Saturday, September 19, 2009

Cleveland part 1: House of Blues and spotting Lola

As our family headed into downtown Cleveland for a weekend vacation, I sighed to myself. Here I was, going to the city where Michael Symon (probably best known for being an Iron Chef on the Food Network) has two restaurants, and I wouldn't get to dine at either one of them. The impetus for our trip was for one son to see his beloved Minnesota Twins play the Indians at Progressive Field, and for the other son to go to the Rock & Roll Hall of Fame. I reminded myself that our time with our sons was flying by, and trips were for having fun as a family. I'll be able to experience fine dining, I thought, once they were out of the house ... and through college, so that we could afford it ... and that was about 10 years from now. Sigh.

On Friday night, we checked into our hotel (the Holiday Inn Express on Euclid) and headed out on foot to find a place to eat. After a block or so, we spotted a bustling street strewn with twinkle lights, with lots of restaurants. We decided to check it out. The weather was perfect, in the 70s without much of a breeze, so we agreed that we wanted to eat outside in a restaurant that was fairly teen-friendly. We picked the House of Blues, which was one of the few outdoor areas where there wouldn't be a wait. (Word to the wise: you're not going to get the best meal by picking the least busy restaurant. We knew that, but we didn't want to deal with a long wait and frankly the ambiance of the street would make up for shortcomings with the food).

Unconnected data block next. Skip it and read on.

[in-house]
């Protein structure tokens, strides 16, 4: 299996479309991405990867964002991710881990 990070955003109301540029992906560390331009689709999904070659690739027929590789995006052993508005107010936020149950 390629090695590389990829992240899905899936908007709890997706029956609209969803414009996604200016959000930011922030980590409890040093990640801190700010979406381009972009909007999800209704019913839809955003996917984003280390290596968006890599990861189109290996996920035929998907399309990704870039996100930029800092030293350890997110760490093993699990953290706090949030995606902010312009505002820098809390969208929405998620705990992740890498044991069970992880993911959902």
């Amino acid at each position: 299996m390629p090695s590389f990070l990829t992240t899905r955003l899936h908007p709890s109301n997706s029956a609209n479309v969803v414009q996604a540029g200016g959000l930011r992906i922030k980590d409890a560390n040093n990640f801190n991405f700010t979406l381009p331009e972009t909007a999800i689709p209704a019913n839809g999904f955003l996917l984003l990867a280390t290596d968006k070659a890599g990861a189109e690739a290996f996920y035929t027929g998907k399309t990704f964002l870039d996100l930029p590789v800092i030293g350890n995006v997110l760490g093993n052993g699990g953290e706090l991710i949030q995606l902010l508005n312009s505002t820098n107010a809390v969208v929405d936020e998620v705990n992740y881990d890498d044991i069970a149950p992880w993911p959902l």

Right after we ordered our beverages, a photographer came by to take our picture. I knew we'd be hit up for buying an expensive package of photos. Our fault for picking a tourist spot, I thought.

One son ordered a turkey club, the other a burger, and my husband and I split a rack of ribs. (My husband and I don't usually share meals, but in this case the ribs only came in a full rack, and the waiter told us that people often split them). I also ordered what was billed as "Our Famous Rosemary Skillet Cornbread."

While we were waiting for our food, we unsurprisingly got the sales pitch for our pictures and spent about 12 bucks on a couple of prints.

We did some people watching and every so often spied the Goodyear blimp that was flying overhead (it was at the Indians game).

As I looked at the signs down the street, my gaze settled on the sign that said "Lola." (Way at the bottom of this picture, in an oval.) Lola, Lola, Lola ... I was trying to think of why that name sounded so familiar to me.

Then it hit me: that was Michael Symon's restaurant! And I was walking distance from it!

My 14-year-old son and I decided to take a quick stroll down there. It looked slick and sophisticated. We were both wearing tie-die t-shirts, but we summoned the courage to go inside and ask to see a menu.

When I saw the menu, I thought our family could go for lunch because there were many items that were approachable -- club sandwich, pulled pork, a burger, and fried bologna (a favorite of my husband's). But the friendly hostess told me that they didn't serve lunch on weekends, so that was out. She did say she had a table for two available at 6 p.m. the next day. I told her I'd think about it, and as we walked back to our table at the House of Blues, my son and I agreed we'd love to get a chance to eat there. I told my husband about the 6 p.m. opening, but said I didn't want it to disrupt our weekend plans.